Category Archives: Autobiography

Book Review: Craving Grace by Lisa Velthouse

Craving Grace chronicles the real-life journey of one woman as she struggles with balancing the scriptural expectations for holy living with the promise of God’s grace and forgiveness.  Author Lisa Velthouse composes this memoir to share her story of  “faith, failure, and [her] search for sweetness.”  While I never even heard of the book, some of you may recognize her name as the author of Saving My First Kiss – a book she wrote vowing that she would never kiss a man until she got engaged.  As Velthouse travels through her life she comes to the realization that it is her belief in God and how he loves her (or doesn’t love her) that impacts everything she is and does.  Velthouse writes about 1/3 of the way into the book:

“[T]here have been – there are still – times when I don’t feel convinced he can be trusted for another tuft [of grass – referring to the idea that the Lord is our shepherd] or for what seems like the right one….I had all but stopped asking God for things, even small things that had a chance of being important to me.  I assumed he would rather teach me another hard lesson than disk me up some asked-for happiness or relief.  I had become afraid to pray my most weighty and meaningful requests, out of ear that God might deny them instantly, for sport.

“My only fallback plan was to…keep trying to be extra good.  I hoped my obedience and good behavior would compel God to send me some of the favor I had been asking for.  The problem with this fallback plan, however, was that it was held together by two assumptions: I’m deserving and God isn’t loving.”

While at times her struggles to me seemed simplistic and her expectations unrealistic, I also recognized myself while reading the book that it was my own sense of self-righteousness that was causing me to judge her attempts at holiness as being that way.  In all honesty, reading the book reminded me that holiness is much than what we don’t do but also what we do do.  Later in the book Velthouse identifies her own struggles and failures with that of Peter in the Gospels, and this one struck a chord with me:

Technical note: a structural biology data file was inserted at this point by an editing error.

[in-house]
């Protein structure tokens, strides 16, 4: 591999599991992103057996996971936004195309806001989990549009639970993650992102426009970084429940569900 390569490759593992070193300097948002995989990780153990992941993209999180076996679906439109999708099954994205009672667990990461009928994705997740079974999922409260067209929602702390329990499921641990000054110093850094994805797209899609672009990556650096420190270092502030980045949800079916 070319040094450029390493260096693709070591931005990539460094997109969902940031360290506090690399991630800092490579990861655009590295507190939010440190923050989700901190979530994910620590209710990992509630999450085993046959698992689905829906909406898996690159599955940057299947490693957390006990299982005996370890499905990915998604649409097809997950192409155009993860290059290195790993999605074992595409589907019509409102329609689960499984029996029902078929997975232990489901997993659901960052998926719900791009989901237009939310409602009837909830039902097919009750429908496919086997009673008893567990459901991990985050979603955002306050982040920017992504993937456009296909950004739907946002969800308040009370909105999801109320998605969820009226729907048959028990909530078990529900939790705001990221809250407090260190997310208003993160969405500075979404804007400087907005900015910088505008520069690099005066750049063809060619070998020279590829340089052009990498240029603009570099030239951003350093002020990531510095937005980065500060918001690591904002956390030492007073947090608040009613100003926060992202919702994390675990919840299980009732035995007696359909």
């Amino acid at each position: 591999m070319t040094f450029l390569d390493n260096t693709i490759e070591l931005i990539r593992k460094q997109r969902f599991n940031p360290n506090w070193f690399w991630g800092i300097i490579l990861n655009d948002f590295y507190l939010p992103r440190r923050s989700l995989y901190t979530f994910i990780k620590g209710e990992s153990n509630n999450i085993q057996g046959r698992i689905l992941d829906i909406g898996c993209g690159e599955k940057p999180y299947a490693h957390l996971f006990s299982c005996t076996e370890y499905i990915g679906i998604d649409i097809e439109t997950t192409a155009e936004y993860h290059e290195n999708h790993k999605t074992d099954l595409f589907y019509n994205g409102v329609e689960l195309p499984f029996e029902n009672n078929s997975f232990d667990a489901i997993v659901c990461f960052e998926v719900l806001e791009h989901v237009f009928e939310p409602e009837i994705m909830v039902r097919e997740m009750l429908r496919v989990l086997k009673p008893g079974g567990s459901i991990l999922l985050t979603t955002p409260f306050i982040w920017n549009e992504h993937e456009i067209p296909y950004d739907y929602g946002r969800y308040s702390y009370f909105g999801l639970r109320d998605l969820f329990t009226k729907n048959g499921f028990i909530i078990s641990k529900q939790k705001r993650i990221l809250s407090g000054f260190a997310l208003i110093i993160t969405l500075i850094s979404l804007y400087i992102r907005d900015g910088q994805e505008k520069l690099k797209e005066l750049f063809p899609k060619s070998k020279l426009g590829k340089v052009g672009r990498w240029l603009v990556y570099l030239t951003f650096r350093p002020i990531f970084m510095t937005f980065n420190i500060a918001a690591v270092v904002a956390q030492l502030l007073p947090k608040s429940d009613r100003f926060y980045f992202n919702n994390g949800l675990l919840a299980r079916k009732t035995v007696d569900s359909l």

“Here [is Peter], a man who only days earlier had with confidence and maybe cockiness put stock in his own ability to follow Jesus boldly.  “Even if everyone else deserts you, I will never.”  There were perhaps, valid reasons for Peter to believe he could pull that off – he had already given up his career and left his family to follow Christ around the countryside for who knows how long – probably years.  He had once gone out on a limb and had, in fact of all the other disciples, dared to say that Jesus was the Son of God.  On top of that, he had attempted to walk on water and for a short time had even managed it.  His discipleship to that point had demonstrated gall and a fierce tenacity, no doubt.  Even so, in a few gray moments before dawn, he found he was still fundamentally lacking and wrong…Peter couldn’t keep even one denial down his throat.

“I tend to look at myself and think, Good too.  Good at following God more than most other folks.  Good at holding my tongue for the most part.  Good at being an example, especially when there’s a stage to stand on…Good at not needing forgiveness most days.  Good at making up for my flaws and foibles….It is a story cut from the same stone as Peter’s “I will never,” and somewhere there is a rooster about to crow…

“Par of the message of Christ’s death, God’s sacrificing his own Son for humanity, is that even at our best and brightest, at our most spot-on and well-intentioned, we are incapable of being the people we would need to be in order to get to God.  So I am more than just a person who sins; I am a sinful person.  On my own I am fundamentally, unchangeably full of sin, no matter how good I try to get.  My only hope for a future apart fro my sin is to accept the one gift I can never deserve: Christ’s sacrifice.”